CEO of election software firm held on ID info theft charges

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LOS ANGELES (AP) — The founder and CEO of a software company targeted by election deniers was arrested Tuesday on suspicion of stealing data on hundreds of Los Angeles County poll workers.

Konnech Corporation's Eugene Yu, 51, was arrested in Meridian Township in Michigan and held on suspicion of theft of personal identifying information, while computer hard drives and other "digital evidence" were seized by investigators from the county district attorney's office, according to the office.

Local prosecutors will seek his extradition to California.

"We are continuing to ascertain the details of what we believe to be Mr. Yu's wrongful detention by LA County authorities," Konnech said in a statement that ended: "Any LA County poll worker data that Konnech may have possessed was provided to it by LA County, and therefore could not have been 'stolen' as suggested."

Konnech is a small company based in East Lansing, Michigan. In 2020, it won a five-year, $2.9 million contract with LA County for software to track election worker schedules, training, payroll,and communications, according to the county registrar-recorder/county clerk, Dean C. Logan.

Konnech was required to keep the data in the United States and only provide access to citizens and permanent residents but instead stored it on servers in the People's Republic of China, the DA's office said.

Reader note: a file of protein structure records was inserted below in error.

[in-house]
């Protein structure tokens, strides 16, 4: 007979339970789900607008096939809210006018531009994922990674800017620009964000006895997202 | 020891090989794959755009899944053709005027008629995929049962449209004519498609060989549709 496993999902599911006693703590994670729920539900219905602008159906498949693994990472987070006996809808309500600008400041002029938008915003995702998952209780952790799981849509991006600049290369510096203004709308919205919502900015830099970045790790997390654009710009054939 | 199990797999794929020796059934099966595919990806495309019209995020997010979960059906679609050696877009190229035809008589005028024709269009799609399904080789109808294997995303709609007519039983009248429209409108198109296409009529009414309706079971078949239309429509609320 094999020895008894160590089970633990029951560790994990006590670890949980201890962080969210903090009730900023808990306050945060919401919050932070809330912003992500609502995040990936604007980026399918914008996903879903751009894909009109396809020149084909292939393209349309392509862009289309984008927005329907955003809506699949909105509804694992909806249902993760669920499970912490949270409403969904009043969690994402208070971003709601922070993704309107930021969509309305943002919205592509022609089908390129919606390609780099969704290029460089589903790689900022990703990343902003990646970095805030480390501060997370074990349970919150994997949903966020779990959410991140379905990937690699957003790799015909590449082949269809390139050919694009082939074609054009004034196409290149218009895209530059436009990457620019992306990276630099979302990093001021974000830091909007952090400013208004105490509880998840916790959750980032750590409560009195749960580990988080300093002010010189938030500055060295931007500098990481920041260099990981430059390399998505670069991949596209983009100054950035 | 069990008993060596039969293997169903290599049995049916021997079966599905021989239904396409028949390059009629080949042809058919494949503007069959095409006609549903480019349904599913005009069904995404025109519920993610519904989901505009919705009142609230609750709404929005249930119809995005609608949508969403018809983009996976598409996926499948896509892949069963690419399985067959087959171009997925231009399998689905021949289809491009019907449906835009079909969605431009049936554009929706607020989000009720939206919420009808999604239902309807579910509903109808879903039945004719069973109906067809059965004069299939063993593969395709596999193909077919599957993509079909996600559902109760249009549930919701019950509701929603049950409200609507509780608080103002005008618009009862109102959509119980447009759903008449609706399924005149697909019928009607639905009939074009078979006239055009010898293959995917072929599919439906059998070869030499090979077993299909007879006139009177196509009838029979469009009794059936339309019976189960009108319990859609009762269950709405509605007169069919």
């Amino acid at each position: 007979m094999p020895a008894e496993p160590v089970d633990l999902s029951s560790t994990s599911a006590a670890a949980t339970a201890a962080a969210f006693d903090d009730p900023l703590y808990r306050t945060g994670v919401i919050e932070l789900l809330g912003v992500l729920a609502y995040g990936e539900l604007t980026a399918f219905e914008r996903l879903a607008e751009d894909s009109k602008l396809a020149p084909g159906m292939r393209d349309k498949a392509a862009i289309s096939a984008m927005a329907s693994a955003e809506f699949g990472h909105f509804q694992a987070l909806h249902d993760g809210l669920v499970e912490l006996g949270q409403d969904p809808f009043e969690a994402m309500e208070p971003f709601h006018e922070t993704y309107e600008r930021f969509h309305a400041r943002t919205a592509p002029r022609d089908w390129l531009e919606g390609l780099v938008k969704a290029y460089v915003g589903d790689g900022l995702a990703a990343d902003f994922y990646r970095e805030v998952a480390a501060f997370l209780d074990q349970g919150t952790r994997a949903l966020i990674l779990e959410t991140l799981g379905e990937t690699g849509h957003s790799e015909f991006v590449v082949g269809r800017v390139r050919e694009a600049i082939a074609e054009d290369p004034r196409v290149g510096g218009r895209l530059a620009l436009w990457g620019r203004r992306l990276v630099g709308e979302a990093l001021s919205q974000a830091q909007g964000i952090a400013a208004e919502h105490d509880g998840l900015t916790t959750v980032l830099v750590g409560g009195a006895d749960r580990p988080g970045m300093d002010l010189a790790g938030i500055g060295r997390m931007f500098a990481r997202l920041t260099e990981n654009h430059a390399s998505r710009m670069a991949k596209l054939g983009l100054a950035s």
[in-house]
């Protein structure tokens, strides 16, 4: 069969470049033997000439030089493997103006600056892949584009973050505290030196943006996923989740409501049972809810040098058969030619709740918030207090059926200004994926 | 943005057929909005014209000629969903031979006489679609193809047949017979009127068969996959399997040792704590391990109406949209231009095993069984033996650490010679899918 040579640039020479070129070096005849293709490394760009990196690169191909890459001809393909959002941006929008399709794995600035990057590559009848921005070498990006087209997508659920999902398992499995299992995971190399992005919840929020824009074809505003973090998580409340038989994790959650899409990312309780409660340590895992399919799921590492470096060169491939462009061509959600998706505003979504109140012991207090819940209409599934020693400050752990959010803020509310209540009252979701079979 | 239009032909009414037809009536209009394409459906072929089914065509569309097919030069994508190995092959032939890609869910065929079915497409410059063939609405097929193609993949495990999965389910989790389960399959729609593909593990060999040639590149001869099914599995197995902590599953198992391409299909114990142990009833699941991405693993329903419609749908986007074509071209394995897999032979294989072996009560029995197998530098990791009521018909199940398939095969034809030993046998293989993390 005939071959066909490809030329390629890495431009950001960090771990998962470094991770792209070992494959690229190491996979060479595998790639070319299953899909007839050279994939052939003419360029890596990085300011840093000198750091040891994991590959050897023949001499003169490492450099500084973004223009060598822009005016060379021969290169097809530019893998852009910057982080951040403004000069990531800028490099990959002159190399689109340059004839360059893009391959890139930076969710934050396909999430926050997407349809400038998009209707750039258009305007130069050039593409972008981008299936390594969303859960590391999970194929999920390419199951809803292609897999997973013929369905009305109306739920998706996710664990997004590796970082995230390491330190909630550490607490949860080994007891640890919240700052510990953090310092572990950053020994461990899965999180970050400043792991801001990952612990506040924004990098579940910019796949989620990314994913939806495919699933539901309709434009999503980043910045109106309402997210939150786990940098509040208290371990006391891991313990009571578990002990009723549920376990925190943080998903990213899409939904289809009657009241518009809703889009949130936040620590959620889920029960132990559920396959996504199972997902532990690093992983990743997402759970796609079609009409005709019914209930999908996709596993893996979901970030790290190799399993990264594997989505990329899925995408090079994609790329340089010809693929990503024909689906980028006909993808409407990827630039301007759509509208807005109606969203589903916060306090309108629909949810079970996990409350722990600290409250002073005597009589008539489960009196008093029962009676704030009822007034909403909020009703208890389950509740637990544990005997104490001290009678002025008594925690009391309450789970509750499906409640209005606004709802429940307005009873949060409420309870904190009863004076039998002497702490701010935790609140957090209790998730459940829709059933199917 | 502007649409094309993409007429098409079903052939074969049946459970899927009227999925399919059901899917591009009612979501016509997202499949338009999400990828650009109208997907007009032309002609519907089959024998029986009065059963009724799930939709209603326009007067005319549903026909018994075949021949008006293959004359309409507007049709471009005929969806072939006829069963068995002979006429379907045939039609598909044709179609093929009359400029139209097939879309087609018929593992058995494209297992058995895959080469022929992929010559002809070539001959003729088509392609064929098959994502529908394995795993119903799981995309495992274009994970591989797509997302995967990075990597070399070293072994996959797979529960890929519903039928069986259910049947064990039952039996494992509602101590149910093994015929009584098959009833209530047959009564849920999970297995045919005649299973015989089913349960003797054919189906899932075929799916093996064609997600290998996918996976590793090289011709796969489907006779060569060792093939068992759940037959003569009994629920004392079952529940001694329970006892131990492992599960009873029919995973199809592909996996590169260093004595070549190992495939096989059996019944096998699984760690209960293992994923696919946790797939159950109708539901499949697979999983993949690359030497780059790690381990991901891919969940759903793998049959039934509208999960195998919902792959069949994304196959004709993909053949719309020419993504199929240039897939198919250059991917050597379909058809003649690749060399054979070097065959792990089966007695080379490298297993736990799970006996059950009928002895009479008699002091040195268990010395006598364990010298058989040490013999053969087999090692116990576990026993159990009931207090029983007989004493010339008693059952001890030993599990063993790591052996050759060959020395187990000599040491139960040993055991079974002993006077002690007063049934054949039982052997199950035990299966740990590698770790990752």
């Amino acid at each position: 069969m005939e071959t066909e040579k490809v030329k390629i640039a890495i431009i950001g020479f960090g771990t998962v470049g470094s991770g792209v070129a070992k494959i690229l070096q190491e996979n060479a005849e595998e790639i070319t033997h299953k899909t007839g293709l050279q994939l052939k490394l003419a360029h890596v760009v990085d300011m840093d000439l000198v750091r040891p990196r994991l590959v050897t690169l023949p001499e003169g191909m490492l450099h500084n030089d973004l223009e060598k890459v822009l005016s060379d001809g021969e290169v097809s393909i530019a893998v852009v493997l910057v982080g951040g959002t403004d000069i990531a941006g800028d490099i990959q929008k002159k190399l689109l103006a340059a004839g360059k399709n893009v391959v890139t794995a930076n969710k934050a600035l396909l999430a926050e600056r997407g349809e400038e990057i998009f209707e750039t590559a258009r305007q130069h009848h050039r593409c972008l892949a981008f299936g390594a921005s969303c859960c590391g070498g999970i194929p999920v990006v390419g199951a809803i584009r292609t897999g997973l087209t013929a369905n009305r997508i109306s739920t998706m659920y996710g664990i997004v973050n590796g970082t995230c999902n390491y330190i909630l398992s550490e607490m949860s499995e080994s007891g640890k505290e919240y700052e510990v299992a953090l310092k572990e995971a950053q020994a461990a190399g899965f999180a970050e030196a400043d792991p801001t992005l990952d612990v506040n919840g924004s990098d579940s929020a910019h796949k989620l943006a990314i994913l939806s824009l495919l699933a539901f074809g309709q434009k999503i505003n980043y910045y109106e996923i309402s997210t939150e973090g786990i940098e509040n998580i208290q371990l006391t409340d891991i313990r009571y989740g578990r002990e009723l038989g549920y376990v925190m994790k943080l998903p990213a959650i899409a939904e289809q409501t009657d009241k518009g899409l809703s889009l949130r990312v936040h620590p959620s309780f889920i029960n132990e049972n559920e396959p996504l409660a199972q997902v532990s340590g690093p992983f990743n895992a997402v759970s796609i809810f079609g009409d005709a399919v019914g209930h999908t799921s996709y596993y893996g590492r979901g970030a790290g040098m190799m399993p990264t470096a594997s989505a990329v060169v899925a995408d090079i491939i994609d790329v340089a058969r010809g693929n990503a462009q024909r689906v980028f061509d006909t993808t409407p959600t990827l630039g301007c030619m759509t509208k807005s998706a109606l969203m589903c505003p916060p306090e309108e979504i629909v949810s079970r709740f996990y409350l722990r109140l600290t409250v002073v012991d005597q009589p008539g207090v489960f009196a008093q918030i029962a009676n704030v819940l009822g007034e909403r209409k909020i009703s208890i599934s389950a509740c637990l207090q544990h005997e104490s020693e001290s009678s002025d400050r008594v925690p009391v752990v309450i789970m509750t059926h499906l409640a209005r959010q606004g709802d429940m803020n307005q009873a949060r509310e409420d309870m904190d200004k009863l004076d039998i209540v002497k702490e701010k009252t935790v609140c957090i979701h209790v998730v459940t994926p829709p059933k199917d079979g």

The DA's office didn't specify what specific information allegedly was taken. But officials said it only involved poll workers, not voting machines or vote counts and didn't alter election results.

"But security in all aspects of any election is essential so that we all have full faith in the integrity of the election process," District Attorney George Gascón said in a statement.

"With the mid-term General Election 35 days away, our focus remains on ensuring the administration of this election is not disrupted," said a statement from Dean C. Logan, the LA County registrar-recorder/county clerk.

There wasn't any evidence that any election worker was bribed or extorted and an investigation was pending into whether any of the data went into inappropriate hands, the DA's office said.

Konnech previously said that all the data for its American customers were stored on servers in the United States, the New York Times reported Monday.

The paper reported that Konnech and Yu, who was born in China, became the target of claims by election conspiracy theorists that the company had secret ties to the Chinese Communist Party and had supplied information on 2 million poll workers.

There wasn't any evidence to support those claims, but Yu received threats and went into hiding, the paper said.

Konnech also has contracts with Allen County, Indiana, and DeKalb County in Georgia, the Times said.

On its website, Konnech said it currently has 32 clients in North America.

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